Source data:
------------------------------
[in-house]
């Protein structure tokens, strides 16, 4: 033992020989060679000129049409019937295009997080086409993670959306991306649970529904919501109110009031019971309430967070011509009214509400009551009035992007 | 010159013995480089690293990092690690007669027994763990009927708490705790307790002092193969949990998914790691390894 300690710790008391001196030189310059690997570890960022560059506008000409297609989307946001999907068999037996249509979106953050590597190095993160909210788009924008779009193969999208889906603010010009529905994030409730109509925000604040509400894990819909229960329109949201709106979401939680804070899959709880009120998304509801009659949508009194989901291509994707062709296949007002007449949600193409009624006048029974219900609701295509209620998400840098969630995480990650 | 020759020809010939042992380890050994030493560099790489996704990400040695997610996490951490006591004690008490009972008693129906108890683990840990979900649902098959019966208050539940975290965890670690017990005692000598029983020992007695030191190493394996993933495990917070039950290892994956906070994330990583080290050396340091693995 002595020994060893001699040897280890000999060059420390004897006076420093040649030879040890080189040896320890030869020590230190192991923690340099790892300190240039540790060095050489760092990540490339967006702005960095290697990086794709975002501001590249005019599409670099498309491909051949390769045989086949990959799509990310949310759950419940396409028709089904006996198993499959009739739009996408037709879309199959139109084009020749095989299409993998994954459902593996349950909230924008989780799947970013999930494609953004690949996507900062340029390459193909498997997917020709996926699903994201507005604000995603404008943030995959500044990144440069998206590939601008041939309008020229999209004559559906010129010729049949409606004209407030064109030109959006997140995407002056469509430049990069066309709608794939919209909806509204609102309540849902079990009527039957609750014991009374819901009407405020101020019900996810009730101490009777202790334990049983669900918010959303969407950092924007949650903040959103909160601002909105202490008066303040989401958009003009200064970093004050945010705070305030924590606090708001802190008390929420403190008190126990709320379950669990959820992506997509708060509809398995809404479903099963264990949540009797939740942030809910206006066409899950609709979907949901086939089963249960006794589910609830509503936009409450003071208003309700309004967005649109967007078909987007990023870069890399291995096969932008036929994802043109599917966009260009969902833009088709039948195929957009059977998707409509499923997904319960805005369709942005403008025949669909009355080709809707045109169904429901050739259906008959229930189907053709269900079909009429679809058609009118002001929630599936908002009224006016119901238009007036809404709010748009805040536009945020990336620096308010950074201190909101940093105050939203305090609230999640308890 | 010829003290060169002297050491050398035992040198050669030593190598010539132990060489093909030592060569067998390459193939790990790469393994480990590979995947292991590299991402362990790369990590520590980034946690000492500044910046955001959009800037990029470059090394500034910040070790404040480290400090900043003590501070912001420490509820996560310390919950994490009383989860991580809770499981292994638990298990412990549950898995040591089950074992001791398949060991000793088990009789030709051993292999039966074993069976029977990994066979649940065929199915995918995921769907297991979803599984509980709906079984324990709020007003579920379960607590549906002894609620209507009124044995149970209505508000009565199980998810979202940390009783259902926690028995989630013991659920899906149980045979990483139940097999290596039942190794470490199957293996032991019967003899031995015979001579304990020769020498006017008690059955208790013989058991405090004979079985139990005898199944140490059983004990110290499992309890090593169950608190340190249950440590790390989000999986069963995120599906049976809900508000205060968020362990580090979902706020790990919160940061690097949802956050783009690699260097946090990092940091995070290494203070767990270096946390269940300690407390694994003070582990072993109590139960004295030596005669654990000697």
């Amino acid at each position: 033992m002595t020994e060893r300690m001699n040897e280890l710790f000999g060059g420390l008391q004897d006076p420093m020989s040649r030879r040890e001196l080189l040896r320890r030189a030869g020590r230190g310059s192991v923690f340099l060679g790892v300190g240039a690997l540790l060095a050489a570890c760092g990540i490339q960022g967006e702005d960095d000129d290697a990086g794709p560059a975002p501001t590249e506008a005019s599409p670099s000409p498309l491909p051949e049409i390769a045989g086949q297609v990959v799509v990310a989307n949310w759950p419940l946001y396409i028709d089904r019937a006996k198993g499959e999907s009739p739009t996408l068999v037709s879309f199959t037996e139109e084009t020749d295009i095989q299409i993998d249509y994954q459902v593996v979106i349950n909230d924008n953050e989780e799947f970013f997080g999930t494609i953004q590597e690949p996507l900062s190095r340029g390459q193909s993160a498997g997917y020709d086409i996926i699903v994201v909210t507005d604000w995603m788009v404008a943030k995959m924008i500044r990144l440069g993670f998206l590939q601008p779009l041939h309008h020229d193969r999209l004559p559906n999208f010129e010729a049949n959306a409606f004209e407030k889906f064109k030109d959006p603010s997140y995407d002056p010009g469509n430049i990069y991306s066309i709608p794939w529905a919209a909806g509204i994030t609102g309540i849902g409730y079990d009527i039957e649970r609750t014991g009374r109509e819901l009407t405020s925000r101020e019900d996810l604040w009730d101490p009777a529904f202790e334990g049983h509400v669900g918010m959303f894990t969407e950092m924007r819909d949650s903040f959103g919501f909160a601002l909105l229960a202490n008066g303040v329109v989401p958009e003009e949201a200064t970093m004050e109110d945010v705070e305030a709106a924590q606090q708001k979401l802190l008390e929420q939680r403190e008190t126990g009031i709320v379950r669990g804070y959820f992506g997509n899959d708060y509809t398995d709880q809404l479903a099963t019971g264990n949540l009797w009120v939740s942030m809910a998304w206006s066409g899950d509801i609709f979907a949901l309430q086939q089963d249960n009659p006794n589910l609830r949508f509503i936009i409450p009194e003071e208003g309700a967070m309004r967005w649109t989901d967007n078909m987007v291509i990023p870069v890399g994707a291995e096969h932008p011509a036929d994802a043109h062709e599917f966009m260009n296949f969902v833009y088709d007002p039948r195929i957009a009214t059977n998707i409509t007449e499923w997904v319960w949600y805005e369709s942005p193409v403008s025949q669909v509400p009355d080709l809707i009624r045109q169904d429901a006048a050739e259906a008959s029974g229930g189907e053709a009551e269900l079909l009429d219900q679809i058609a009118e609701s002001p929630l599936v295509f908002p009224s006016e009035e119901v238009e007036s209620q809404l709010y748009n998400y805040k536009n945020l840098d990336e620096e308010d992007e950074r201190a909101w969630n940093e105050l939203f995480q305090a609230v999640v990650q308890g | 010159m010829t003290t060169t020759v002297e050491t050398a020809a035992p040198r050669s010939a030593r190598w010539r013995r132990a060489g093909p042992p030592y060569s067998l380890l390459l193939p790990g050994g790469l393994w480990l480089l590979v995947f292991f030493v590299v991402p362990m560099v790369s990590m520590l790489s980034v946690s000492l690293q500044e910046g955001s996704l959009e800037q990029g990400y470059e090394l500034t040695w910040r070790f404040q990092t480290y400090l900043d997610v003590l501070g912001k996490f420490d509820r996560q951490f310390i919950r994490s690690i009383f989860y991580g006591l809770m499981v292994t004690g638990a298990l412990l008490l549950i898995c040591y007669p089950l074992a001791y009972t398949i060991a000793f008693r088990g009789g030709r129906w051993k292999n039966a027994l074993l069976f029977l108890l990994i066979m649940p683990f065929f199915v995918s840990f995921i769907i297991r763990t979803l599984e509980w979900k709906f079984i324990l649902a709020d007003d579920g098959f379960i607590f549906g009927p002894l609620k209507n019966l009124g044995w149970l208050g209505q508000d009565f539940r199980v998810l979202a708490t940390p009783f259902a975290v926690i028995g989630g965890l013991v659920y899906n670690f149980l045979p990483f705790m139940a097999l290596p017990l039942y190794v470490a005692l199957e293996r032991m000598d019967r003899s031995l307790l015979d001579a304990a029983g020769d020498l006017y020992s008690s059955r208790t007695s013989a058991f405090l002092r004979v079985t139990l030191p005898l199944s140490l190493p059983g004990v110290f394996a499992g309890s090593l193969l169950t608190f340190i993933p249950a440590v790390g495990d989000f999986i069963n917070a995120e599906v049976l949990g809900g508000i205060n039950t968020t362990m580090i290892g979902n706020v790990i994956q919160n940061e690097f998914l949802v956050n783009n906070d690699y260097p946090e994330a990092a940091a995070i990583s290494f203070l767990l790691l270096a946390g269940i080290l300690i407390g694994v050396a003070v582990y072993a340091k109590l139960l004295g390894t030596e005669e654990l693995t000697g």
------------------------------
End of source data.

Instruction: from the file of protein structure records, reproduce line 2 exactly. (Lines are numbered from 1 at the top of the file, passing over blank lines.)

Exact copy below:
């Protein structure tokens, strides 16, 4: 033992020989060679000129049409019937295009997080086409993670959306991306649970529904919501109110009031019971309430967070011509009214509400009551009035992007 | 010159013995480089690293990092690690007669027994763990009927708490705790307790002092193969949990998914790691390894 300690710790008391001196030189310059690997570890960022560059506008000409297609989307946001999907068999037996249509979106953050590597190095993160909210788009924008779009193969999208889906603010010009529905994030409730109509925000604040509400894990819909229960329109949201709106979401939680804070899959709880009120998304509801009659949508009194989901291509994707062709296949007002007449949600193409009624006048029974219900609701295509209620998400840098969630995480990650 | 020759020809010939042992380890050994030493560099790489996704990400040695997610996490951490006591004690008490009972008693129906108890683990840990979900649902098959019966208050539940975290965890670690017990005692000598029983020992007695030191190493394996993933495990917070039950290892994956906070994330990583080290050396340091693995 002595020994060893001699040897280890000999060059420390004897006076420093040649030879040890080189040896320890030869020590230190192991923690340099790892300190240039540790060095050489760092990540490339967006702005960095290697990086794709975002501001590249005019599409670099498309491909051949390769045989086949990959799509990310949310759950419940396409028709089904006996198993499959009739739009996408037709879309199959139109084009020749095989299409993998994954459902593996349950909230924008989780799947970013999930494609953004690949996507900062340029390459193909498997997917020709996926699903994201507005604000995603404008943030995959500044990144440069998206590939601008041939309008020229999209004559559906010129010729049949409606004209407030064109030109959006997140995407002056469509430049990069066309709608794939919209909806509204609102309540849902079990009527039957609750014991009374819901009407405020101020019900996810009730101490009777202790334990049983669900918010959303969407950092924007949650903040959103909160601002909105202490008066303040989401958009003009200064970093004050945010705070305030924590606090708001802190008390929420403190008190126990709320379950669990959820992506997509708060509809398995809404479903099963264990949540009797939740942030809910206006066409899950609709979907949901086939089963249960006794589910609830509503936009409450003071208003309700309004967005649109967007078909987007990023870069890399291995096969932008036929994802043109599917966009260009969902833009088709039948195929957009059977998707409509499923997904319960805005369709942005403008025949669909009355080709809707045109169904429901050739259906008959229930189907053709269900079909009429679809058609009118002001929630599936908002009224006016119901238009007036809404709010748009805040536009945020990336620096308010950074201190909101940093105050939203305090609230999640308890 | 010829003290060169002297050491050398035992040198050669030593190598010539132990060489093909030592060569067998390459193939790990790469393994480990590979995947292991590299991402362990790369990590520590980034946690000492500044910046955001959009800037990029470059090394500034910040070790404040480290400090900043003590501070912001420490509820996560310390919950994490009383989860991580809770499981292994638990298990412990549950898995040591089950074992001791398949060991000793088990009789030709051993292999039966074993069976029977990994066979649940065929199915995918995921769907297991979803599984509980709906079984324990709020007003579920379960607590549906002894609620209507009124044995149970209505508000009565199980998810979202940390009783259902926690028995989630013991659920899906149980045979990483139940097999290596039942190794470490199957293996032991019967003899031995015979001579304990020769020498006017008690059955208790013989058991405090004979079985139990005898199944140490059983004990110290499992309890090593169950608190340190249950440590790390989000999986069963995120599906049976809900508000205060968020362990580090979902706020790990919160940061690097949802956050783009690699260097946090990092940091995070290494203070767990270096946390269940300690407390694994003070582990072993109590139960004295030596005669654990000697």